An Honor With Obligation

Fresh on the heels of the federal government shutdown and the abysmal performance of healthcare.gov, it’s hard not to believe our political leaders are failing us. Against the backdrop of a record, multi-billion-dollar settlement between JP Morgan Chase and the Justice Department, we're reminded of recent failings on Wall Street. Everywhere, it seems, our leaders are failing us.

“Where have all the leaders gone?” asks one article in this issue, echoing a refrain that’s become all too common. Introducing a recent Forbes article with that very question, William M. Isaac suggests: “I don’t know where all the leaders have gone, but I’ve concluded that a more important question is how will we produce the new leaders we so desperately need?”

Here in central Illinois, we’re doing everything we can to grow those new leaders. This year marks the 20th anniversary of iBi’s 40 Leaders Under Forty program, which has recognized 800 young leaders from all walks of life since its inception. Many are familiar names in our community today, leading businesses and organizations through times of great change and turbulence, while others prefer to work behind the scenes, no less diligently.

The times, indeed, are a-changin’. Our region continues to see that, with significant changes in leadership at a number of area organizations. As my generation—the Baby Boomers—begin to retire, we are turning over the reins to the next generation. (Some might say, “finally.”) The generational shift is reflected in this year’s 40 Leaders Under Forty, even at the surface level: I think it’s pretty unlikely that our inaugural class of leaders counted 11 people with tattoos among them, as does this year’s class! Yet another sign of the times.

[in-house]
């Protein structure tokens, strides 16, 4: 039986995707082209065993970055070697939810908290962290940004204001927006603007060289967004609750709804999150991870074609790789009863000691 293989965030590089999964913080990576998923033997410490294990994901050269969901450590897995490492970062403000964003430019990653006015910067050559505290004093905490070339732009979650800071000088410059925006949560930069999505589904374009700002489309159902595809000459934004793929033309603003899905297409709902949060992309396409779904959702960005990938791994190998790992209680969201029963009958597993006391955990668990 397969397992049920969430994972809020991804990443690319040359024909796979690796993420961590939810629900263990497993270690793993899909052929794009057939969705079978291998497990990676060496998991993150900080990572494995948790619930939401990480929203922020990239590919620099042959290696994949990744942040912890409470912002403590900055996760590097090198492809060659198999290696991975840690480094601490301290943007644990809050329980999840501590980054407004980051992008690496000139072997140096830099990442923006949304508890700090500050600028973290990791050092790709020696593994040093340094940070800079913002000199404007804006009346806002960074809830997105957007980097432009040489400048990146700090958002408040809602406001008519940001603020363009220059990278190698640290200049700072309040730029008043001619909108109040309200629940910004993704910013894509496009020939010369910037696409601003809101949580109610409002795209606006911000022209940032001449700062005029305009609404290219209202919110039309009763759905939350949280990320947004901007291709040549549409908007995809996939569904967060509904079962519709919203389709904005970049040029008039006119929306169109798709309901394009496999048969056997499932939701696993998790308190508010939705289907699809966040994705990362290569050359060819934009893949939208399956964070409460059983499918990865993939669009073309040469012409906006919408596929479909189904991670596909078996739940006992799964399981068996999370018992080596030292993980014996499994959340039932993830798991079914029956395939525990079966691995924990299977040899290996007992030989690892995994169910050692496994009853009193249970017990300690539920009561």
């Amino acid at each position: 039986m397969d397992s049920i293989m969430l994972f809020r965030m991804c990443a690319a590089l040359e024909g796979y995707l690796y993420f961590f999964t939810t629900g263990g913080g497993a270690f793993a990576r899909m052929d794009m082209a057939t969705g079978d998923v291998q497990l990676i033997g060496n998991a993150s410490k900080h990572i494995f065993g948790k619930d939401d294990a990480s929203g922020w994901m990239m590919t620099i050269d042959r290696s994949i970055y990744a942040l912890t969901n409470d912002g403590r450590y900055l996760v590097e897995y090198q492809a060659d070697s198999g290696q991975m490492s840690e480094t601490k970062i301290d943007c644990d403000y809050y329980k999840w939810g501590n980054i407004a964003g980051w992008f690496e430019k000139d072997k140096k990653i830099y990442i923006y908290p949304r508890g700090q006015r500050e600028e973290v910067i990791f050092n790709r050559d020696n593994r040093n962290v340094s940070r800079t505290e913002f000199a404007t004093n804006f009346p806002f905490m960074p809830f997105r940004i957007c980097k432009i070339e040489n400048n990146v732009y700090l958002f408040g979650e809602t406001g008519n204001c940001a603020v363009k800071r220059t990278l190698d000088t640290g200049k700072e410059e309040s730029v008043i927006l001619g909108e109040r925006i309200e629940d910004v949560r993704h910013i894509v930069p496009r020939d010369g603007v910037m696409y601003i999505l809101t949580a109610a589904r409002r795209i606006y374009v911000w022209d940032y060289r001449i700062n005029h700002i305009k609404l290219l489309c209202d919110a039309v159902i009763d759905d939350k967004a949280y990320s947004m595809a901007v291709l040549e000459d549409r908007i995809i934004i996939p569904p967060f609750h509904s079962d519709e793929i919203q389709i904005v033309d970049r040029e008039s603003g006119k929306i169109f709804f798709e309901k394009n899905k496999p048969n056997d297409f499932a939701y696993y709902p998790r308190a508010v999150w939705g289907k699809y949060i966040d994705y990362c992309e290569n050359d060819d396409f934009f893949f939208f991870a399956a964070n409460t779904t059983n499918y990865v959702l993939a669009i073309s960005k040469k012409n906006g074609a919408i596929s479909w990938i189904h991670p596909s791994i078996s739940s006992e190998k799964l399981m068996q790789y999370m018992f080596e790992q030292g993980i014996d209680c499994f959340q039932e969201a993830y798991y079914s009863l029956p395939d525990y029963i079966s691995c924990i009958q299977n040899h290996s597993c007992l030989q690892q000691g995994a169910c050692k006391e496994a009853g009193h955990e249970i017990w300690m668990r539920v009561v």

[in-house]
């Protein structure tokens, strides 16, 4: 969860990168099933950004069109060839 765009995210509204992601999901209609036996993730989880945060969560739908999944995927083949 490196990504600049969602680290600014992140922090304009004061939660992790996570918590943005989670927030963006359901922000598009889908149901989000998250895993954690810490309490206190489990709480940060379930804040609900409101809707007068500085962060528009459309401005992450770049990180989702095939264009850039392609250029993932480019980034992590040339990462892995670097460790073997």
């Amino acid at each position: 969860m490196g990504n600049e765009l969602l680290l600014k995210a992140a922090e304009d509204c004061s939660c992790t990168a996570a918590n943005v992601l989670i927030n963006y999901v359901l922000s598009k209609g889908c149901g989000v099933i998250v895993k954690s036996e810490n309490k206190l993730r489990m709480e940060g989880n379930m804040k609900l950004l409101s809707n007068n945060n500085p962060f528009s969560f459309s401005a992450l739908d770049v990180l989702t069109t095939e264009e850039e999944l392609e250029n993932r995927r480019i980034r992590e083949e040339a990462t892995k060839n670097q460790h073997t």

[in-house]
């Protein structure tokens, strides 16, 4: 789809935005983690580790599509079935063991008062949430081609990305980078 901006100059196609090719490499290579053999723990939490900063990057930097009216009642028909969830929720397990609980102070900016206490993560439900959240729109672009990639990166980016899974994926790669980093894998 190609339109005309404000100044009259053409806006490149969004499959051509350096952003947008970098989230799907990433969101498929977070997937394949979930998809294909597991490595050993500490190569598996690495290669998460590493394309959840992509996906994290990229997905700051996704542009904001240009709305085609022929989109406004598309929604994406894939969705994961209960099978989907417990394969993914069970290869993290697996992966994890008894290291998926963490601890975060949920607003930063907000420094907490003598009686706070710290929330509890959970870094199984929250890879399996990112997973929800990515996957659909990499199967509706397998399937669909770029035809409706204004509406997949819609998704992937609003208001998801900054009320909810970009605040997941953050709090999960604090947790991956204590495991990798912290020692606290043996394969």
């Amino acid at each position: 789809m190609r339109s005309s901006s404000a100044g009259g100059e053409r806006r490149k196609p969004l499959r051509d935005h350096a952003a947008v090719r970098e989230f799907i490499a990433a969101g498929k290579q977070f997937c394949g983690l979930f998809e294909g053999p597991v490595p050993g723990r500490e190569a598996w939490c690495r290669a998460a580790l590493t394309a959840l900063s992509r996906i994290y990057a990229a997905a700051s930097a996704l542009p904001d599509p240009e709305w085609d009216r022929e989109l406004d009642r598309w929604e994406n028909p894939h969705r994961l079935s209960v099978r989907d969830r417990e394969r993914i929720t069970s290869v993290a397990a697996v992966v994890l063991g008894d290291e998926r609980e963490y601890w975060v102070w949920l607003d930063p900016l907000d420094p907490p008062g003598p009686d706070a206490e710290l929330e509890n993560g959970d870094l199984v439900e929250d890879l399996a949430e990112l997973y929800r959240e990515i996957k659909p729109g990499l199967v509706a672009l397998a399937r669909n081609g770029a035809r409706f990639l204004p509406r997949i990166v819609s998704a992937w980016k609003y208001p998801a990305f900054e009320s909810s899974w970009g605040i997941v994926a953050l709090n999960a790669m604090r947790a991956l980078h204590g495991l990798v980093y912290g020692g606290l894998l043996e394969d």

To lead is an honor, but it carries with it an obligation. In this tumultuous day and age, when we can hardly find time to get all our work done, that obligation can seem a heavy burden. “And yet it is in obligation that we find not imprisonment, but liberation—the chance to become who we are capable of becoming,” writes London-based economist Umair Haque in Harvard Business Review. “It is obligation to the possibility of one another—leadership in its purest form—that frees us to be more than mere lovers, friends, partners, fellow travelers on a dusty road; but to become husbands, wives, father, mothers, to be worthy of the proud titles: citizens, councilors, executives, representatives, senators, presidents, prime ministers—to be worthy of the word ‘leaders.’”

Congratulations to central Illinois’ newest class of young leaders! iBi

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